Trump extends Russia sanctions for another year – White House
In a letter required under the National Emergencies Act, Trump notified Congress that the White House will continue treating the situation in Ukraine as “an unusual and extraordinary threat to the national security and foreign policy of the United States,” as defined by Obama’s Executive Order 13660, dated March 6, 2014.
The US has been gradually expanding the list of people and entities under its Russia sanctions over the years. The latest addition of 21 individuals and nine companies was announced in January 2016.
Trump's letter also notes that without a notification from the White House the sanctions would have automatically expired on the anniversary of the original executive order.
This is the second time this week that policy decisions made by the Trump administration were aimed at Russia. On Thursday, the State Department approved the sale of Javelin anti-tank missiles to Kiev, pending approval by Congress.
The original sanctions restricted travel of certain Russian individuals and officials to the US. The sanctions were later expanded to prohibit business dealings between any US persons and those individuals, as well as Russian financial services, energy, and defense industries.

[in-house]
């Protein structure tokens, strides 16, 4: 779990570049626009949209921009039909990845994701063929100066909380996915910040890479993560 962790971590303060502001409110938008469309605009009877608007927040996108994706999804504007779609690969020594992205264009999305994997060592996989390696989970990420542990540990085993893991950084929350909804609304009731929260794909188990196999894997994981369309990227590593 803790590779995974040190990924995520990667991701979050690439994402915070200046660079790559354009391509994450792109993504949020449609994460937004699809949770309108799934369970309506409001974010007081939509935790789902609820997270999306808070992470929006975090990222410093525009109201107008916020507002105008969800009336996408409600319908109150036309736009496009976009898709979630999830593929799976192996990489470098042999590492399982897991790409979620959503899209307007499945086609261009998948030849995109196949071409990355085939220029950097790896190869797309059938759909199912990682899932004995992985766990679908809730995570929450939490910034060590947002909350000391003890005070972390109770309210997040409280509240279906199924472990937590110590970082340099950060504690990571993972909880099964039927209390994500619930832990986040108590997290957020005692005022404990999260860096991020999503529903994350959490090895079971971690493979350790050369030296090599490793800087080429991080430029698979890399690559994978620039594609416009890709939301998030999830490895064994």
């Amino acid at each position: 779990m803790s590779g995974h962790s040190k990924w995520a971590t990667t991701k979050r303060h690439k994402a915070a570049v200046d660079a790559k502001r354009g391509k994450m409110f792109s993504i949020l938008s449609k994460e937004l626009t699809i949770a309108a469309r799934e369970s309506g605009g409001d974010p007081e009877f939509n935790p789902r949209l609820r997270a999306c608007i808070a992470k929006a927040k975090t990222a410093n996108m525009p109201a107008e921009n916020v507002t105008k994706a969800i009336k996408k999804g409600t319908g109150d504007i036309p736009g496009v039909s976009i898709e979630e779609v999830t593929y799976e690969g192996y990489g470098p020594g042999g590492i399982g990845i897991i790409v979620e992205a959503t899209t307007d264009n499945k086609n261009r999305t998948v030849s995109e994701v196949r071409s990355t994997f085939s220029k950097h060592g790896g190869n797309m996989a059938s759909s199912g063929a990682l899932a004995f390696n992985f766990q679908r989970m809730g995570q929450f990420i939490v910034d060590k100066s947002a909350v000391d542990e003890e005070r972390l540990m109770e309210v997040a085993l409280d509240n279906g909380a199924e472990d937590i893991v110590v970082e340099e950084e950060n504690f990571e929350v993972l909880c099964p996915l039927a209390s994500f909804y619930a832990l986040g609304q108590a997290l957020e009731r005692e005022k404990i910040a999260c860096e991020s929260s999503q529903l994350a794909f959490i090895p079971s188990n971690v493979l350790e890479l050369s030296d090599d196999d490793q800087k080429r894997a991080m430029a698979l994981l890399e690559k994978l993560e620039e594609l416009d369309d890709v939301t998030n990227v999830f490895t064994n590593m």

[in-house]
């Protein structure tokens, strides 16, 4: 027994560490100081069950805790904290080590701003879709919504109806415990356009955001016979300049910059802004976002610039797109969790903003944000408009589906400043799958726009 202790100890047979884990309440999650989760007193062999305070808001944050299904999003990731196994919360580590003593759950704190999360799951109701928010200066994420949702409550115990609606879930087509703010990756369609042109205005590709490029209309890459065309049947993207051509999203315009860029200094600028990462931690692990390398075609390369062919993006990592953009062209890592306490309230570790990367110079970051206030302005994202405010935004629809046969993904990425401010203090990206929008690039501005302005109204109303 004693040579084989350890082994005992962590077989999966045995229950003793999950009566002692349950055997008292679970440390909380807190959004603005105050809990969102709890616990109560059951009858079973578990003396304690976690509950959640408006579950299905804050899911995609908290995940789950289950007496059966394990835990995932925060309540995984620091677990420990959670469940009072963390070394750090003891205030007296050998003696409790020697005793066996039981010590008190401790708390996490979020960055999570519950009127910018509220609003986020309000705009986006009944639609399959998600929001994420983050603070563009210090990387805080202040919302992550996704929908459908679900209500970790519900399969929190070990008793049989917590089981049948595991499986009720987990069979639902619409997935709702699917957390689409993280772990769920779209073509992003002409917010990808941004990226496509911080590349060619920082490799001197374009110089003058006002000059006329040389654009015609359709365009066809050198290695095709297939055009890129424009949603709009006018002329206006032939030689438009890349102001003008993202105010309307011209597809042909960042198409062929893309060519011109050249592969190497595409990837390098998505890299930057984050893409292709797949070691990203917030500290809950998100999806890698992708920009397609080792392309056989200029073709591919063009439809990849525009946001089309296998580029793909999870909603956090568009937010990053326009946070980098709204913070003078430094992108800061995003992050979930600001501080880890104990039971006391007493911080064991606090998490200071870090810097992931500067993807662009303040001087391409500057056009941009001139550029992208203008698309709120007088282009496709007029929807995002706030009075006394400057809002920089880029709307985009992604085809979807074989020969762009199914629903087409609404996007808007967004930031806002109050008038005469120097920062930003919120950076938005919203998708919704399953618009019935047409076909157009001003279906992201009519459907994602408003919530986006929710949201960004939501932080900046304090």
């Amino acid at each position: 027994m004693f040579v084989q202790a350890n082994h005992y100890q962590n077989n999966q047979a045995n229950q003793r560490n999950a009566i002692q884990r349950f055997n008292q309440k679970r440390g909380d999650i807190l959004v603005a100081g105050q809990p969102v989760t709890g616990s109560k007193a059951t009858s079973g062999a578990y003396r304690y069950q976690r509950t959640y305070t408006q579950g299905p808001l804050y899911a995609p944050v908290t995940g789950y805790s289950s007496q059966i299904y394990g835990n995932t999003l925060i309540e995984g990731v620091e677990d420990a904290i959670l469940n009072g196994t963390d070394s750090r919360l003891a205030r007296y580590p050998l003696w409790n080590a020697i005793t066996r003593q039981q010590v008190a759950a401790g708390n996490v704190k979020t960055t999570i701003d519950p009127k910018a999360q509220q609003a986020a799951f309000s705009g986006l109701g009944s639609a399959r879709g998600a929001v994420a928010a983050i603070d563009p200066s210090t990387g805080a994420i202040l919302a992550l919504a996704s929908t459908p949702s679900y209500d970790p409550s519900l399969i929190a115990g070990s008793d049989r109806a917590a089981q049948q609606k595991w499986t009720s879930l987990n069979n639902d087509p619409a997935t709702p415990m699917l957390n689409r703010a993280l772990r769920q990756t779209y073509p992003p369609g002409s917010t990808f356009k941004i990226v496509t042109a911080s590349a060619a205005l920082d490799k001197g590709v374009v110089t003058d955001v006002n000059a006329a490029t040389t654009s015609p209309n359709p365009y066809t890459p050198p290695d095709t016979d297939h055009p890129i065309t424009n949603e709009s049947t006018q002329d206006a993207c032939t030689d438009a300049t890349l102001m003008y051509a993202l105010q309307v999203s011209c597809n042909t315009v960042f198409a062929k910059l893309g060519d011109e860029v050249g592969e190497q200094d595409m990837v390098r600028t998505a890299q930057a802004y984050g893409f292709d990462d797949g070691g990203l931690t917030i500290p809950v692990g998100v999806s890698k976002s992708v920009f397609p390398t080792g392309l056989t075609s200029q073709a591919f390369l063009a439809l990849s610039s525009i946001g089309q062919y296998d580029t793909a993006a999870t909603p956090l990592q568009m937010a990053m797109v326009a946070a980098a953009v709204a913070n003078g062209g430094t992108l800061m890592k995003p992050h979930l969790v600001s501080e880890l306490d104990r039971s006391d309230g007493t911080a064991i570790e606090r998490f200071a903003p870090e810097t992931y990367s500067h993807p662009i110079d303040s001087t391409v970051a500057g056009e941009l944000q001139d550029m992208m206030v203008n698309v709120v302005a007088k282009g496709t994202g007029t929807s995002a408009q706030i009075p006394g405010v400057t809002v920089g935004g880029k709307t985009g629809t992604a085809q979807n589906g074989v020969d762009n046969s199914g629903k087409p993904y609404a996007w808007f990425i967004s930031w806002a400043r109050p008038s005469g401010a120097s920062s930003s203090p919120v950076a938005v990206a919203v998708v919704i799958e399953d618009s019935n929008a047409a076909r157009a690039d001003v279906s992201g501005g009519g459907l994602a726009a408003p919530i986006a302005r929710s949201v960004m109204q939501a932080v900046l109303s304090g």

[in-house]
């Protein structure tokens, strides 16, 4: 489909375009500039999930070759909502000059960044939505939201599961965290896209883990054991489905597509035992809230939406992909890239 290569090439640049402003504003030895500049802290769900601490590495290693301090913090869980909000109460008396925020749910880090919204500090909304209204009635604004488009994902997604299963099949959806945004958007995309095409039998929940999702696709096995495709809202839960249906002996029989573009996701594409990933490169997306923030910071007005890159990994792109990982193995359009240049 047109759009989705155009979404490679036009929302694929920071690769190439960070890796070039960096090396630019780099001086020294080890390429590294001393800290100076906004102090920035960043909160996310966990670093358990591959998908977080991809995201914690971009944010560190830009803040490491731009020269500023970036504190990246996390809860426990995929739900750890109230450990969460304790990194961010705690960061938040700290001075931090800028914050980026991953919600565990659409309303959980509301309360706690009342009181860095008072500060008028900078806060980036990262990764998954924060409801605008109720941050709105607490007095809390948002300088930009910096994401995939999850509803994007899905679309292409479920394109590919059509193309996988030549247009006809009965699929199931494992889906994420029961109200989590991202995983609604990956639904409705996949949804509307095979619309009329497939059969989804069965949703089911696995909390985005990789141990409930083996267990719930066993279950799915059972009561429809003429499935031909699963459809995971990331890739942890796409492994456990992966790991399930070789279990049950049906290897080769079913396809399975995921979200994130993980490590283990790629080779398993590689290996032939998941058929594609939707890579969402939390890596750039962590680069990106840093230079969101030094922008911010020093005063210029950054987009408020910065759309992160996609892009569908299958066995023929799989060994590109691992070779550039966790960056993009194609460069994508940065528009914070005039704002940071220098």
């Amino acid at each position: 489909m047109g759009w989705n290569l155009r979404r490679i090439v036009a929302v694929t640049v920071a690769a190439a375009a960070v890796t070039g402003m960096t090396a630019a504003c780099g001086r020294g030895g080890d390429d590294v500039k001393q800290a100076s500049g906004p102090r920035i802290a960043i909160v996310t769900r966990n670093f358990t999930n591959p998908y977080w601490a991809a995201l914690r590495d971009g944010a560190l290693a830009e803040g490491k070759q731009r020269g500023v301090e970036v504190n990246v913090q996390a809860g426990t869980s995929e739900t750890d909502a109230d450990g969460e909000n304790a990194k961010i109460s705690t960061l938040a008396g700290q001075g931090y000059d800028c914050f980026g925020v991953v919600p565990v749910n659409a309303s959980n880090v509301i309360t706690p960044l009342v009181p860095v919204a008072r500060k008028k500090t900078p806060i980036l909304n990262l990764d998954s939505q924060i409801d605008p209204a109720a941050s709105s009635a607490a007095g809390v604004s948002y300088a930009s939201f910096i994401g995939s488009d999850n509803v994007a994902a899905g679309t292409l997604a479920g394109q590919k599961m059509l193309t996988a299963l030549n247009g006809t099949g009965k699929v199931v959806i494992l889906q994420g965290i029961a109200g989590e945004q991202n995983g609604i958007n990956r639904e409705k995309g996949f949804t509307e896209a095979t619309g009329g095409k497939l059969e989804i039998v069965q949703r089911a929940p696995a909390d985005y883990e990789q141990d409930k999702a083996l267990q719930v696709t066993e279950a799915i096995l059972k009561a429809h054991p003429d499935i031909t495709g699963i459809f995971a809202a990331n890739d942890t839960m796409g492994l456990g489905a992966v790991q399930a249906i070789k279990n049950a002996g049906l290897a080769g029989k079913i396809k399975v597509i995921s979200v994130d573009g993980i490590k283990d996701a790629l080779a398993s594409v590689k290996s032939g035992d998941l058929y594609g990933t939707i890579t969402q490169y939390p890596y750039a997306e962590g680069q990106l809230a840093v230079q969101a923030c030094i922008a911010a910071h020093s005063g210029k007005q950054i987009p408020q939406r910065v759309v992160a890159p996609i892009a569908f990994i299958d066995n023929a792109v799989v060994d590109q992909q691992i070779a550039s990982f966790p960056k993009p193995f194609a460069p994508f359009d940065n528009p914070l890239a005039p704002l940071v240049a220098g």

Executive Order 13685, dated December 19, 2014, further expanded the sanctions to address the “Russian occupation of the Crimea region of Ukraine,” and prohibited any US persons, “wherever located,” from investing in Crimea. It also banned imports and exports of goods, services and technology to and from the region.
Following the Ukrainian coup in February 2014, Crimea held an independence referendum and asked to rejoin Russia, which it was separated from in 1954 by a decree from Soviet authorities. The reunion became official on March 18, 2014. However, Washington has accused Russia of “invading” Ukraine and illegally occupying Crimea.
Residents of several other regions refused to accept the new government. The Donetsk and Lugansk regions declared independence, but were not recognized by any sovereign state. In several other regions, Kiev crushed dissent by force. In May 2014, protesters in Odessa were attacked and herded into an office building, which was then set on fire. Around 40 people were killed. No one was ever prosecuted for the attack.
Relations between Washington and Moscow further deteriorated in 2016, when the Obama administration accused Russia of interfering in the US presidential elections and expelled a number of Russian diplomats. Moscow has denied all allegations.
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